9 sept. 2007

However much we might claim we value orality and performance, the written text is still the thing. Imagine if most music consumers read scores every day and only once in a while listened to music or went to hear it played. If they heard music, if at all, played (indifferently) by the composer him or herself.

Some poets read well. Some read badly. But it is fair to say that few read well enough to make the experience of hearing that worth while. The average member of the poetry reading audience is a poet who can read aloud just about as well as the average poet reading. If the reader is not good, then every member of the audience is trying to image what the poem would sound like if read well.

Yet this same reader at home, even reading silently, can hear the wonderful music of poetry, noble accents and lucid inescapable rhythms, that are superior to all but the very best performances. Unheard melodies are in fact sweeter.

Only some very highly trained musicians can silently read a score and hear very much.

5 comentarios:

John dijo...

How do you rate the Santa Barbara's poet laureate in terms of his reading?

Here are two samples:


Jonathan dijo...

Poet laureate of Santa Barbara? That's pathetic. I can't get those to play on my computer.

John dijo...

Are you familiar with Spacks' work? He is a good reader.

What do you think of this guy, particularly "white vase?"


Do you feel the same about Shakespeare, that it's more pleasing to read him in private?

And a random question: do you consider Nietzsche a poet (with his Zarathustra)?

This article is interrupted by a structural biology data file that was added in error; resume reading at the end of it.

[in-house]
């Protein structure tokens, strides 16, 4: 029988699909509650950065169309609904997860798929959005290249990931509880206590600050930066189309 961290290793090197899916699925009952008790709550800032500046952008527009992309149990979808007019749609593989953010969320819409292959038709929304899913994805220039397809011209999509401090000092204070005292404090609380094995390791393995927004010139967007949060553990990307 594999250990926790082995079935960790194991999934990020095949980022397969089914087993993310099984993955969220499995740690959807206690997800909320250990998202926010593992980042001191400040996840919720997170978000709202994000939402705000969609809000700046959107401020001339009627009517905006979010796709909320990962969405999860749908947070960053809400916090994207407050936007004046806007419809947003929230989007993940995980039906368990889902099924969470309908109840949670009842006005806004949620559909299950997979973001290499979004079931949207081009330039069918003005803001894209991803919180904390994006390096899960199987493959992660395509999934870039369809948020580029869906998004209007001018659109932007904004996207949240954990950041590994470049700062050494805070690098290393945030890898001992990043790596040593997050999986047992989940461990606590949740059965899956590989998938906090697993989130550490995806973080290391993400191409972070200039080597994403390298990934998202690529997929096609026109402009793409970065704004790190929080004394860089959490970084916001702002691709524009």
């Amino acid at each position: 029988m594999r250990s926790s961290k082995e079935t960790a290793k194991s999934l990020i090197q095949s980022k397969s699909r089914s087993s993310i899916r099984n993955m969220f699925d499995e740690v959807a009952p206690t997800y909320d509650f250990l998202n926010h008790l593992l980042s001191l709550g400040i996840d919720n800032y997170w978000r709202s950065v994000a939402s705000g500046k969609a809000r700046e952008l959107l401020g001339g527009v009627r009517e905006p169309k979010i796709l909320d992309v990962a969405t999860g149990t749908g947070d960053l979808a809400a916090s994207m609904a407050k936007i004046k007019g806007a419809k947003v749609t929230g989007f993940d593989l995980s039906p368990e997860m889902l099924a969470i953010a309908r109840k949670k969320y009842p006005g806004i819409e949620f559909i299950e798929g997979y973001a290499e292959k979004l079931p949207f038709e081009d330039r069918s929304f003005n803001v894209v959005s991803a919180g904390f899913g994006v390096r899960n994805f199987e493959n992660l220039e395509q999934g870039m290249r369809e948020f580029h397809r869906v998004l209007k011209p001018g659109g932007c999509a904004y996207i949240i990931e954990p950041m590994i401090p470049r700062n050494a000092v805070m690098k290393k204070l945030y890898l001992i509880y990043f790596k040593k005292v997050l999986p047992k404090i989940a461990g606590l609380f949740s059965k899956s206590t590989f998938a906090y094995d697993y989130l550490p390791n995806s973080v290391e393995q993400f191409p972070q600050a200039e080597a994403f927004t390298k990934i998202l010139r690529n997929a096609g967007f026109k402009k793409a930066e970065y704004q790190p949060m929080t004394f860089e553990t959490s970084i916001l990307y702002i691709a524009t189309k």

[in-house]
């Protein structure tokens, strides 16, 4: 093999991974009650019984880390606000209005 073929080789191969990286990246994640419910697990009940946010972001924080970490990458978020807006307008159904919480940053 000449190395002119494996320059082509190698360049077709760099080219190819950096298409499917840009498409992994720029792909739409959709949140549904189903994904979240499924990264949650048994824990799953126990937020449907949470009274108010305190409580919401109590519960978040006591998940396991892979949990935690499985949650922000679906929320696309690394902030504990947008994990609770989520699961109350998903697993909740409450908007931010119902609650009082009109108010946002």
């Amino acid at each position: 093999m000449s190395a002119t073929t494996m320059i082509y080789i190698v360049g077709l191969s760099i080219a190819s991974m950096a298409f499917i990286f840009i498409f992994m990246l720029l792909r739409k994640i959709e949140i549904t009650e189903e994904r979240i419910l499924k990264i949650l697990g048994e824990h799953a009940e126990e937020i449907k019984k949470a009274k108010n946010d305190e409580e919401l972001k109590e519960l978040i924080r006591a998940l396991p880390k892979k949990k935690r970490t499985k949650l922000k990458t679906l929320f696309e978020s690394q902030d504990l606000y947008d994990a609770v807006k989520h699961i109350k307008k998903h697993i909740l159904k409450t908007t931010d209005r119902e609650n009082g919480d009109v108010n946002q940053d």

John dijo...

Many poets use their readings to turn lyric poetry into a linked verse-and-prose genre, with the poet generally semi-improvising (oral-style!) "prose" connectives between lyric episodes. Generally the prose connectives contextualize the poems in the poet's life or the cultural moment in which the poet wrote the poem.

My question is, if poets "read" this way, why do they omit the prose connectives from their publishings?

I know not all poets do this.

The music of most modern poets is quiet, not at all exclusing most of the poetry of most of the poets beloved by the great denouncer of "quietude." (Funny malaprop-typo -- "excluse" -- I'll keep it.) The non-quiet (musical) style tends toward the oratorical, a lineage running from Whitman through Sandburg through Ginsberg through the Slammers. I heard Ginsberg read and he was fantastic. Slammers tend to be excellent readers too -- actually, most of the Slammers I've seen recite from memory -- very bardic.

Do you know of any existing video of Rothenberg reading? He claimed an attachment to the performative, and your post makes me want to look it up. So -- thanks!

(I'm a different "john".)

Jonathan dijo...

I hate that. When poets explain their work. Usually the explanation is more compelling than the poem, so they're undercutting themselves.

I heard Rothenberg read, but only for about 45 seconds at one of those 50 poet readings. It wasn't a memorable 45 seconds, but that's not a fair sampling either.